He also put more photographs of the bench (and other nice pieces from Skansen) on a page on Photobucket that you can view.

I have my version of this bench at home in our dining room, and it has saved our butts (literally) when we had too many butts over for dinner.

— Christopher Schwarz

Other Helpful Resources on the Skansen Bench

• Get a free downloadable copy of our "I Can Do That" manual that will start you out in woodworking with just a few tools.

• Download (for free) our plan, instructions and cutting list for the Skansen bench.

• Visit Bengt's Photobucket pages with lots of great photos of the furniture at Skansen.

• Download a free SketchUp drawing of the bench.

• Read a tutorial on leveling the feet.

• Visit the official Skansen web site.

• Get a copy of our "I Can Do That" book from our store.

You can find more info on wood lathes right here.

Tuesday, June 8, 2010

42. Sketch of Still Heaven

Moon Shining Still Heaven.

I've started a new piece. I thought I would give you a peek. These are two shots of the sketches I'm working on.

They are kind of hard to see but get a picture in your mind. Picture a water wheel, some jugs and bottles and a stream flowing to power that wheel. Then think about granddad and friends just having a good ol' time.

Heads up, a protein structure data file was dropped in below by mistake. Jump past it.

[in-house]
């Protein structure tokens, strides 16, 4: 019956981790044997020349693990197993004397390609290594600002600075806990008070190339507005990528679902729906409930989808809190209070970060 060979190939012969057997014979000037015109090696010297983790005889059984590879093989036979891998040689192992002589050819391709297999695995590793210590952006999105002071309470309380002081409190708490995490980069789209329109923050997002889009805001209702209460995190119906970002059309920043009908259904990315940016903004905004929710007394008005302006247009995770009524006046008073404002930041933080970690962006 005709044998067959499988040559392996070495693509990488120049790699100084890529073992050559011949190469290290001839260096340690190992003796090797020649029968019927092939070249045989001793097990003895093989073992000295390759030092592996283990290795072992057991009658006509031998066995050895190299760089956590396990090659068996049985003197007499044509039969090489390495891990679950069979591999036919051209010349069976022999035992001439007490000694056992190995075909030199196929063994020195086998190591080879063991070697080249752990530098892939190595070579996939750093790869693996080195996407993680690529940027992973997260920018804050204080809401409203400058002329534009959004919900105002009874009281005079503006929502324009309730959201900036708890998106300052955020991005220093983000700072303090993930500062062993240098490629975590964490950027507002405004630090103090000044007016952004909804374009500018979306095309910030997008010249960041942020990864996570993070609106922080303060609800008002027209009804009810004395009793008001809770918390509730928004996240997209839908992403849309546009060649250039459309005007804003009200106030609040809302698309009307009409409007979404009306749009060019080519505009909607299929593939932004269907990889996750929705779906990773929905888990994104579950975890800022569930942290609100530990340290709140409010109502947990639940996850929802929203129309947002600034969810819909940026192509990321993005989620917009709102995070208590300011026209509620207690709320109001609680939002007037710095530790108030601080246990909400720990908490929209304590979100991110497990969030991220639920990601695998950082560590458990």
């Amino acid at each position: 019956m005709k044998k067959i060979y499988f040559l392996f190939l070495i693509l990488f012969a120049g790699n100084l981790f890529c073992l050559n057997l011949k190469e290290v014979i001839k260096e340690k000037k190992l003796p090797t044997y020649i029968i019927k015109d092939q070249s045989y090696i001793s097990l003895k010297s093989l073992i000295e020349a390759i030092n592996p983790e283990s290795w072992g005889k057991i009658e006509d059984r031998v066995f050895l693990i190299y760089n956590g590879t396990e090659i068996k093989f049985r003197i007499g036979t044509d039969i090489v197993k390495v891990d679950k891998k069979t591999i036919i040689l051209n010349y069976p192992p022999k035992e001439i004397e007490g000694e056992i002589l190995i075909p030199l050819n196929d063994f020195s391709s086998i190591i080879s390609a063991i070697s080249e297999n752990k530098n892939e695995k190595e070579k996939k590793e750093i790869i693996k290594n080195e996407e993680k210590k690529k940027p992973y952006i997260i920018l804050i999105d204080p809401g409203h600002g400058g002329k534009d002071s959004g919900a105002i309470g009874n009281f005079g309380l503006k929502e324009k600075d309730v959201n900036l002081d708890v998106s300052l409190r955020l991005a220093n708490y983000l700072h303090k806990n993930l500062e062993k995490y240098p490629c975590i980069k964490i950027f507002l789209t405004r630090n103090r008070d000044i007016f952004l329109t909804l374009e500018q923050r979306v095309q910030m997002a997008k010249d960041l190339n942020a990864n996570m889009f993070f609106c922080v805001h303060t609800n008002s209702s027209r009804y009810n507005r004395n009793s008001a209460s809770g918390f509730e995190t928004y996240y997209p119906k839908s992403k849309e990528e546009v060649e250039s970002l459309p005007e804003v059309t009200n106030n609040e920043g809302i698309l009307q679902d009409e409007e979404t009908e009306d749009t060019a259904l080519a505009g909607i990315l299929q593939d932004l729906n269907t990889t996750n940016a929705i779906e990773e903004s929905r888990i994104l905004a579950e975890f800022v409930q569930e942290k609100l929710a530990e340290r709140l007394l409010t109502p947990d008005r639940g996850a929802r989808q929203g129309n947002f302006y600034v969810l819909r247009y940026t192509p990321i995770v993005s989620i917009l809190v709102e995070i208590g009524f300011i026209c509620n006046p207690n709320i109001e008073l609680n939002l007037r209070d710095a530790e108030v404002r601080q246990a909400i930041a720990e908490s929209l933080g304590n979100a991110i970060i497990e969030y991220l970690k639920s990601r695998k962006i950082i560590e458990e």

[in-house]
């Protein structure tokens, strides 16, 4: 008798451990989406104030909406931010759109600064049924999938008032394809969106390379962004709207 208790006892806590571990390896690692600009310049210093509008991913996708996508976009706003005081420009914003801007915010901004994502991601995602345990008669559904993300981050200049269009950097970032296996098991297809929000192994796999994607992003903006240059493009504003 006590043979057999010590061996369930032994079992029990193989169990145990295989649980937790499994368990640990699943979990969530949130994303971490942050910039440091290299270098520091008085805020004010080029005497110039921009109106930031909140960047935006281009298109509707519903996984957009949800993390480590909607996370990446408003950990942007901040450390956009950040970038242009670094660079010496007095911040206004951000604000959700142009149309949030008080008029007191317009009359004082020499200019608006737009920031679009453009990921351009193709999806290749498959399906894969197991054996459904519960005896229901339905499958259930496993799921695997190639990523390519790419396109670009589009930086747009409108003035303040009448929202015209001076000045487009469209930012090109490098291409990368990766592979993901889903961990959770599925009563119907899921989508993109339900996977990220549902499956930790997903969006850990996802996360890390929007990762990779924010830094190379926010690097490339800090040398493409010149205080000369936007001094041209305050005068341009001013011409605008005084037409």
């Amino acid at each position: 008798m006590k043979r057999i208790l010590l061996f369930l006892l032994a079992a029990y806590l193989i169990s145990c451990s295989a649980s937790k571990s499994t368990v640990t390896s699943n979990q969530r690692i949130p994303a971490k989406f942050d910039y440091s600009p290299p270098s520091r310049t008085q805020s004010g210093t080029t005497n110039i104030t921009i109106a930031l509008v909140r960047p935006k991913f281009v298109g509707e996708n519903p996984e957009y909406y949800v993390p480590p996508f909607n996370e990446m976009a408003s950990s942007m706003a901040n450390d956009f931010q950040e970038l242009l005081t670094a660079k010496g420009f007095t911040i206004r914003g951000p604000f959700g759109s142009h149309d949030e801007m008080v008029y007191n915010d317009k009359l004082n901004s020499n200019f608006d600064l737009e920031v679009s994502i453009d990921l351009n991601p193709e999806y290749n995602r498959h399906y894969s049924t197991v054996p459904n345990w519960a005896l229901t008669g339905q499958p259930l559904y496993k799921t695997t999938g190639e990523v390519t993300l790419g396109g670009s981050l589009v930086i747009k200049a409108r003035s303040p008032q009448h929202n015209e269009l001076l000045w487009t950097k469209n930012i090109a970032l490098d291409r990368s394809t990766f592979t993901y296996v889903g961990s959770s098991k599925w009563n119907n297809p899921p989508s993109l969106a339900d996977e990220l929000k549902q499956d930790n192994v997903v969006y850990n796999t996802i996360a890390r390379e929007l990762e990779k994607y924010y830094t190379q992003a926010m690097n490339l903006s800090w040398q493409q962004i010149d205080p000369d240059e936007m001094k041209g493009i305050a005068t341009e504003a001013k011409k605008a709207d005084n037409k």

Stay tuned I'll be back with a finally.


You can read more about woodturning lathe tools right here.

Thursday, June 3, 2010

Things Are Shaping Up

In preparation for the class I'm taking in August at Country Workshops on making traditional Swedish woodenware, I've been practicing making spoons.

While watching Jögge Sundqvist's video is helping me improve, and my spoons are starting to look more usable, I still don't quite "get" carving.

I'm used to building up, not taking away. As a graphic designer, I add things to a blank page; I build up a composition. In woodworking, we join pieces together to build a table or chair. But in spoon carving, you take everything away from the wood blank that doesn't resemble a spoon.

I've learned a few things along the way: carving green wood is much easier than dry; keeping an eye on your support hand's location in relation to the knife is a must; straight-grained wood is best for carving; chia pets are the best gifts ever.
Not only are my spoons shaping up, so am I. My current physique is called "pome-pear" and that's not going to help matters when I'm swinging an axe and adze and gasping for air.